Royal Navy personnel joined Army and RAF colleagues in Edinburgh today to mark His Majesty King Charles III receiving the Honours of Scotland.
The Honours – the Crown of Scotland, Sceptre, and Sword of State – are the oldest crown jewels in the British Isles.
During a service of thanksgiving at St Giles’ Cathedral, the King was presented with the regalia, some of which date back to the 15th Century.
Royal Navy personnel from around the UK formed part of the Guard of Honour to escort the crown jewels from their home in Edinburgh Castle to the Cathedral, while members of the Royal Marine Band Scotland provided musical support at the Palace of Holyroodhouse.
“It has been an honour and a privilege to take part. We have been in training for four weeks for the event,” said Able Seaman Kalen Cutts, normally based at HMS Excellent in Portsmouth, and a member of the Royal Navy Guard of Honour.
“My mother, Helen, and father, Gary, were watching at home in Rotherham. I know they will have been really proud that I was here representing the Navy. “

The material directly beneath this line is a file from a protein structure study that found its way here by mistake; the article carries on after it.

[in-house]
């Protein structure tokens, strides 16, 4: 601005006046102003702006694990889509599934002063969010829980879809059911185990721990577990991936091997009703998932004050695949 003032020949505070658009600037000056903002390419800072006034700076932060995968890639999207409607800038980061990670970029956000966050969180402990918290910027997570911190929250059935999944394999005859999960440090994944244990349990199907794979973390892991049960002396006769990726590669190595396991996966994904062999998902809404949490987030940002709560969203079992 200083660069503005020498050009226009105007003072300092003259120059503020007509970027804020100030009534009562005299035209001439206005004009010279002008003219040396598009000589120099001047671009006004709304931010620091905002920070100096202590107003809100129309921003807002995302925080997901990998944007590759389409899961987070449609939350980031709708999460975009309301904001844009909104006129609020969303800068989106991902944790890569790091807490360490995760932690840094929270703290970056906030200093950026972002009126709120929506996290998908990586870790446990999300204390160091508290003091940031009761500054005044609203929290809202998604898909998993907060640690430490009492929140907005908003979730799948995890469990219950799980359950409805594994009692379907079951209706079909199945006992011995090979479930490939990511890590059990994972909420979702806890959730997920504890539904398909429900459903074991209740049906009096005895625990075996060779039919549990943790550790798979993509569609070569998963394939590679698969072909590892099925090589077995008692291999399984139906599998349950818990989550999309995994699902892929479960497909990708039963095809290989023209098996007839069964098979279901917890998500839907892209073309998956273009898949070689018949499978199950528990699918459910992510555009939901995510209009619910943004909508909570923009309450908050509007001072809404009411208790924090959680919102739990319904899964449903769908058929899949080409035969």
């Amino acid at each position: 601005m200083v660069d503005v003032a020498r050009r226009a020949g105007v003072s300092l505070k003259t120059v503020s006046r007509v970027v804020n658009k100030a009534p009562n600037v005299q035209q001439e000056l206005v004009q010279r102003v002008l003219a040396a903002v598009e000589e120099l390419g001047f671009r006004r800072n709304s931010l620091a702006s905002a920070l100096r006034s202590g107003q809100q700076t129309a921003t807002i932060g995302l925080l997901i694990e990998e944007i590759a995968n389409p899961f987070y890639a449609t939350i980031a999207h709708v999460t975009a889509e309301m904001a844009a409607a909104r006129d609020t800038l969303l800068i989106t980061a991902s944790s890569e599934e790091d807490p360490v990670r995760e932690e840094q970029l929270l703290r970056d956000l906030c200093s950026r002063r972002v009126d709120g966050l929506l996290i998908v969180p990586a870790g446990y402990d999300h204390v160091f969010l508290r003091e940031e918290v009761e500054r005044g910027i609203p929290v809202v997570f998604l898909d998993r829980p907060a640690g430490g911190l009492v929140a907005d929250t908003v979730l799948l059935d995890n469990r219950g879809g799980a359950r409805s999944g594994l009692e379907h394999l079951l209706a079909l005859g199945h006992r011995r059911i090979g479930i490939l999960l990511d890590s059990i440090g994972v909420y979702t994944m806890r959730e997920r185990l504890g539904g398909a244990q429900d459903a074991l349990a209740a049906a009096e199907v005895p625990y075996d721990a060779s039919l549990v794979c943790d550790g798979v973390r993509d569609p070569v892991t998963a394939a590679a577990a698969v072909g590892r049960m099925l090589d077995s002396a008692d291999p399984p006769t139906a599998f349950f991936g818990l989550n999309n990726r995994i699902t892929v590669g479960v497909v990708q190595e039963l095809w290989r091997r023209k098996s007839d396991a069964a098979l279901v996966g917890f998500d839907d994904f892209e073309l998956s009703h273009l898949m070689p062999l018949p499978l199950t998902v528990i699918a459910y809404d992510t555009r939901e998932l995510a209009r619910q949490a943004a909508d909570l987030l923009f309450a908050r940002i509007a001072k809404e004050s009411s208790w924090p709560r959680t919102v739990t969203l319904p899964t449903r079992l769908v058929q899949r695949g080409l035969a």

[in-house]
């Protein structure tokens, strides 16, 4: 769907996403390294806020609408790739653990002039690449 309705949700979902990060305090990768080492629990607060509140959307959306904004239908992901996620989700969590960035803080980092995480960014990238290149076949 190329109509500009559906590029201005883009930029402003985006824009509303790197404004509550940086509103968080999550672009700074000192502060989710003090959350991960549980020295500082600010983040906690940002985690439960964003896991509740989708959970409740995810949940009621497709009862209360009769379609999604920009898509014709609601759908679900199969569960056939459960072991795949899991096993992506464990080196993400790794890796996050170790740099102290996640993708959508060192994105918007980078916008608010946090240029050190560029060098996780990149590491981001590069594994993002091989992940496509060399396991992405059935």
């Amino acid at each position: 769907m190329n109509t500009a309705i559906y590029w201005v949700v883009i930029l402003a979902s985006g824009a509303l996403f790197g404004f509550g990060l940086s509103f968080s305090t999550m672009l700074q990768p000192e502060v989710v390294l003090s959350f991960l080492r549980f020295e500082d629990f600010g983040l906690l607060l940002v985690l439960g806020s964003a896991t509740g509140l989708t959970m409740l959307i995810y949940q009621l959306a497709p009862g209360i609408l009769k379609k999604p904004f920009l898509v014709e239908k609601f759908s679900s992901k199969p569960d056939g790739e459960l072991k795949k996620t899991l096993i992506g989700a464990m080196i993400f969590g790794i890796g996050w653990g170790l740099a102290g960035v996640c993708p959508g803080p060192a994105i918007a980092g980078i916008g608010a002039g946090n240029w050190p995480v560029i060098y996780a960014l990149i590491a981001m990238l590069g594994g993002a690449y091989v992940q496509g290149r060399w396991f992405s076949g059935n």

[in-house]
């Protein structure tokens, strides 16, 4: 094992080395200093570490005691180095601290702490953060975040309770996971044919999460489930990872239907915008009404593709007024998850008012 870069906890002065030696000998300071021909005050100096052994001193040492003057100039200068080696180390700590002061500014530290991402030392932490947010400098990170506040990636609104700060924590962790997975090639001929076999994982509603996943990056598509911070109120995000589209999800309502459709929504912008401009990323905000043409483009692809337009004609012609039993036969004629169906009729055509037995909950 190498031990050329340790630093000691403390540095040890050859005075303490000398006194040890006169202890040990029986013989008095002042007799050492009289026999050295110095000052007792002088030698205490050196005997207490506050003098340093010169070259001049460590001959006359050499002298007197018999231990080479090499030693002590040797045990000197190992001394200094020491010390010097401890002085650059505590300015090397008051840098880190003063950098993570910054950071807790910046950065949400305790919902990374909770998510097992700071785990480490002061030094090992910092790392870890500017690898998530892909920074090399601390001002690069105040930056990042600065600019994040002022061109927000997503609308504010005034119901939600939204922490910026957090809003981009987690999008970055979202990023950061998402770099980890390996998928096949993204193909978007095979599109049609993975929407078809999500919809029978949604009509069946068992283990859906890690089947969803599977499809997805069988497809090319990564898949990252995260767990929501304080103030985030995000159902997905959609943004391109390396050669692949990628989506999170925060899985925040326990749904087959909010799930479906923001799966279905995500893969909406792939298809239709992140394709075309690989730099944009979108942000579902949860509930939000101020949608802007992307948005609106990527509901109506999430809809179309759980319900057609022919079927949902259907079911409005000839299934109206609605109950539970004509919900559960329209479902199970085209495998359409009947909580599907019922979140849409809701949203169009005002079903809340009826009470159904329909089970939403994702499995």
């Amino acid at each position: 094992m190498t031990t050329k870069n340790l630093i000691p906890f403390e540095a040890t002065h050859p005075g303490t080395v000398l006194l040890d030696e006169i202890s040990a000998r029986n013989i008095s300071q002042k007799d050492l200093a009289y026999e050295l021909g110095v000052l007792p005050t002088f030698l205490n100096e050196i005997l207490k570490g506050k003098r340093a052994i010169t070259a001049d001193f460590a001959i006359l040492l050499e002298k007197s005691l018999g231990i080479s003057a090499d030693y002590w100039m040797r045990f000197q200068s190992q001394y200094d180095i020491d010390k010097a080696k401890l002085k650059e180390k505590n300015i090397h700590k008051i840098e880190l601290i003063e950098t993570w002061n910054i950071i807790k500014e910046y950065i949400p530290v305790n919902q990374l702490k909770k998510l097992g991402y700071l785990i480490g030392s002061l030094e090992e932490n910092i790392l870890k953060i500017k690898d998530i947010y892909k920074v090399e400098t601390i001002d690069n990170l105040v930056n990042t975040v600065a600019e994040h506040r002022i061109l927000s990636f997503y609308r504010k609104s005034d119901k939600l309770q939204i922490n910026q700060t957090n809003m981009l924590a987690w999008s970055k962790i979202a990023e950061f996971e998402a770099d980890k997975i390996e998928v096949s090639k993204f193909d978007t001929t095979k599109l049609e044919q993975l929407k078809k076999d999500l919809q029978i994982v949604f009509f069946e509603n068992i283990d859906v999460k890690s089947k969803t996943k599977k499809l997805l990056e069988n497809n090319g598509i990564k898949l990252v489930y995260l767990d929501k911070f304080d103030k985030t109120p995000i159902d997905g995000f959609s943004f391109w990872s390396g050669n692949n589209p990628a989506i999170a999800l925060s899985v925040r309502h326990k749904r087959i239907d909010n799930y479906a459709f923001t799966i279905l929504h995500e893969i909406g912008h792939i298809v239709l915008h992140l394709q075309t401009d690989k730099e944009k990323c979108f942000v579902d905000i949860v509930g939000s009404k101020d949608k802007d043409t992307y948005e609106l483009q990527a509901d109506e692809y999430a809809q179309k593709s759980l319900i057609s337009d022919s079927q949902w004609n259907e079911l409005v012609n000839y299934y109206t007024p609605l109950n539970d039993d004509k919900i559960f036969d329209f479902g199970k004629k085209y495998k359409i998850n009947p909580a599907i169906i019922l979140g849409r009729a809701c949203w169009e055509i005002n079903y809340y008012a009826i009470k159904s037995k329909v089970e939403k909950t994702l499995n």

In all around 700 military personnel took part in proceedings in the Scottish capital, with the RAF’s Red Arrows providing a stunning finale with a fly-past over the heart of Edinburgh.
“It is an incredible honour to be involved in such an historic occasion which celebrates His Majesty’s close links to and love of Scotland,” said Brigadier Andrew Muddiman, Naval Regional Commander for Scotland and Northern Ireland.
“As a former Naval Officer, His Majesty also maintains close links with the Royal Navy and was based in Rosyth when in command of HMS Bronington.
“I am delighted that the Senior Service has been so ably represented. All will have a tremendous sense of pride that they could be here today in Edinburgh for this special event.”
As well as the military and Royal procession, there was also a People’s procession at the event, with around 100 community groups from around the country represented.
Also attending the service of thanksgiving was First Minister Humza Yousaf, Secretary of State for Scotland Alister Jack, and Deputy Prime Minister Oliver Dowden.
The service, which included both traditional and new elements, featured music written especially for the occasion, a Psalm sung in Gaelic and passages from the New Testament in the Doric language.
Also present was the Stone of Destiny, the ancient symbol of Scotland’s monarchy, which has been used for centuries in the inauguration of its Kings.